[darcs-users] Benchmarking "get"

Stephen J. Turnbull stephen at xemacs.org
Mon Mar 16 09:38:16 UTC 2009


Max Battcher writes:

 > I think we need to put together some good examples of:
 > 
 > 1. Here's a complicated changeset
 > 2. I've recorded it as darcs patches
 > 3. It takes 10 minutes to pull them from my branch x to joe random dev's 
 > branch y, ignoring upstream changes.
 >
 > Versus:
 > 
 > 1. Here's a complicated changeset

The *same* complicated changeset, please.

 > Admittedly my example is contrived, but the point is that it matches 
 > what I've read in discussions

Of complex merges, which as has been pointed out here recently many,
perhaps most, Darcs users have learned to avoid.  And most of the
power of Darcs seems to be in the fact that "patches that touch
disjoint sets of files always commute".  But git handles such merges
effortlessly too, and blindingly quickly.

 > Right now there seems to be a consensus to instead meet the
 > complaints with an almost autonomic response "yes we have some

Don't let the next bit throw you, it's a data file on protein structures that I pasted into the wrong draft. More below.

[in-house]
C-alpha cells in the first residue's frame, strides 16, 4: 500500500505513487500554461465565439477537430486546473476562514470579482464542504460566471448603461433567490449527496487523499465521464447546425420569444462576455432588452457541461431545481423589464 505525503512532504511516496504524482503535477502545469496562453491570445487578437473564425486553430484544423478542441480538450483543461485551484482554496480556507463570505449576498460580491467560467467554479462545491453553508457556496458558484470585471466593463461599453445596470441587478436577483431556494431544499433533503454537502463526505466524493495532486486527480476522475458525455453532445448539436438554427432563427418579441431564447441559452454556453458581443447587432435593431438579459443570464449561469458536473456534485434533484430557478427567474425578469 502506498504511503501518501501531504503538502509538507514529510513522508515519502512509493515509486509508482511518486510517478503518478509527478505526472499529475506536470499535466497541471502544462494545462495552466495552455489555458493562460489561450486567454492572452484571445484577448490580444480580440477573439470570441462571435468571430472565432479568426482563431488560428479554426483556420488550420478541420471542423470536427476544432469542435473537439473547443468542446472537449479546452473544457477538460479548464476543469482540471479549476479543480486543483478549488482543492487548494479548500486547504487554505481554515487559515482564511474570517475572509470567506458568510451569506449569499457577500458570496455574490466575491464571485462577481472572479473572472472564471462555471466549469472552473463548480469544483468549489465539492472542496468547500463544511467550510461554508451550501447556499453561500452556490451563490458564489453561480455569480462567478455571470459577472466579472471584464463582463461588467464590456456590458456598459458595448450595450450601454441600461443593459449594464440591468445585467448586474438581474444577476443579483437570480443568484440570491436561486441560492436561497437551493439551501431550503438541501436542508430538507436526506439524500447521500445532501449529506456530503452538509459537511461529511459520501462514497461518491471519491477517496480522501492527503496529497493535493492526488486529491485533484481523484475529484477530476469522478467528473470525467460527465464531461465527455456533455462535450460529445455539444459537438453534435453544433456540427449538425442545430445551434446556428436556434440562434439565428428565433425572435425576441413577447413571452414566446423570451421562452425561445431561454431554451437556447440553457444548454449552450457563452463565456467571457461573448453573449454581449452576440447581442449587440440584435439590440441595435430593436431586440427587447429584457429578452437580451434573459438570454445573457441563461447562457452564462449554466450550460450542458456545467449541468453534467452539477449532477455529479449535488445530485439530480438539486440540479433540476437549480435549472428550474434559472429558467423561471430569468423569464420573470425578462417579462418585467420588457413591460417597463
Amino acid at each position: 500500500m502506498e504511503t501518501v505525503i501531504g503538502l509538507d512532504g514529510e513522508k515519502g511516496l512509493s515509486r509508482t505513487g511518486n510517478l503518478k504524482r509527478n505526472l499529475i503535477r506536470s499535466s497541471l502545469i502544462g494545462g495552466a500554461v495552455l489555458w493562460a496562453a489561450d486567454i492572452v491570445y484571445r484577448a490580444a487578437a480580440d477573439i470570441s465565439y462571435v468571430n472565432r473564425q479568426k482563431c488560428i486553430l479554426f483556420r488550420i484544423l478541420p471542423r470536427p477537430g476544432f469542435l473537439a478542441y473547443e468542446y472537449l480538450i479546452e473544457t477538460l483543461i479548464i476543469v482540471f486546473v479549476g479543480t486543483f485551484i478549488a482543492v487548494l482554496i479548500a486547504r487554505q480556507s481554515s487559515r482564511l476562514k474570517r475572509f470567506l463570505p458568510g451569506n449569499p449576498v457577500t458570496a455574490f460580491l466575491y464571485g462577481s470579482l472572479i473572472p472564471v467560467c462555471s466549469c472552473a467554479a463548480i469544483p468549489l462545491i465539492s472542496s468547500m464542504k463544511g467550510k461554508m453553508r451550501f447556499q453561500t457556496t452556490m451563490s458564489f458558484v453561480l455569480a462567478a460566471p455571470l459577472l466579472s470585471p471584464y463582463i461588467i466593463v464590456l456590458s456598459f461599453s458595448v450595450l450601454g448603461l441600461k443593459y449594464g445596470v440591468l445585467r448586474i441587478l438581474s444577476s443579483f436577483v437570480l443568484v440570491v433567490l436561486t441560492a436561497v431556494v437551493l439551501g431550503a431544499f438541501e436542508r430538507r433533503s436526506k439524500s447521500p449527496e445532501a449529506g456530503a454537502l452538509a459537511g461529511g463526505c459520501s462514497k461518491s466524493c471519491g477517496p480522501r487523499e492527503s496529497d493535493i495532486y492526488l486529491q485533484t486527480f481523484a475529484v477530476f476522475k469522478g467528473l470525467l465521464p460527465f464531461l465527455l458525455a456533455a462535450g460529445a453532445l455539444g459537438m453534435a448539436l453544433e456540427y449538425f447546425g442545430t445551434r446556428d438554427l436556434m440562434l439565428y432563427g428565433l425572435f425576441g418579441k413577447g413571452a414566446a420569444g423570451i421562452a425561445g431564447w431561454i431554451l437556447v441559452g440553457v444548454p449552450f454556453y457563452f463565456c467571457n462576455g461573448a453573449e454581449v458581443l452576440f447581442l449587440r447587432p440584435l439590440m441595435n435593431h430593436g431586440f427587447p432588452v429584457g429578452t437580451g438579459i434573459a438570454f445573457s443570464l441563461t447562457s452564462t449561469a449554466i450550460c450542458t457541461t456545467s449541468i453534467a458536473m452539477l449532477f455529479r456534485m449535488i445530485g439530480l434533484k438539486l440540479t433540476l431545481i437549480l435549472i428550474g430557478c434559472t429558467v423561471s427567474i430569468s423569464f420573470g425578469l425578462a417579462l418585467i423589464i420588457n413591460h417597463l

> performance issues and we are working on them" and I don't think
 > that is quite doing us justice...

But pretending that Darcs workflows are handling problems of the
complexity of the Linux kernel workflow is not doing git justice,
either.

I have a lot of sympathy for your arguments.  But while Ian & Co say
they *think* the exponential merge problem has been reduced to a
manageable level, nobody really knows.  And others say that while
Darcs 2 is better, they also know that their own workflows have
evolved to avoid conflicts.  Until you can demonstrate with actual
repos with equivalent DAGs that Darcs handles conflicts better than
git does, I for one am *personally*[1] going to stick with the speed
of git or Mercurial, and the flexibility of defining XEmacs commands
to handle complex procedures that I need to do repetitively (eg,
involving git-filter-branch), and for larger *cooperative projects*
I'm going to have a very difficult time championing Darcs if there are
enthusiastic proponents of git, hg, or even bzr around.

Footnotes: 
[1]  My personal projects are far less complex than what Darcs can
handle easily, sufficiently simple that I almost never run into hairy
conflicts when using git.  I mean, RCS would almost do....



More information about the darcs-users mailing list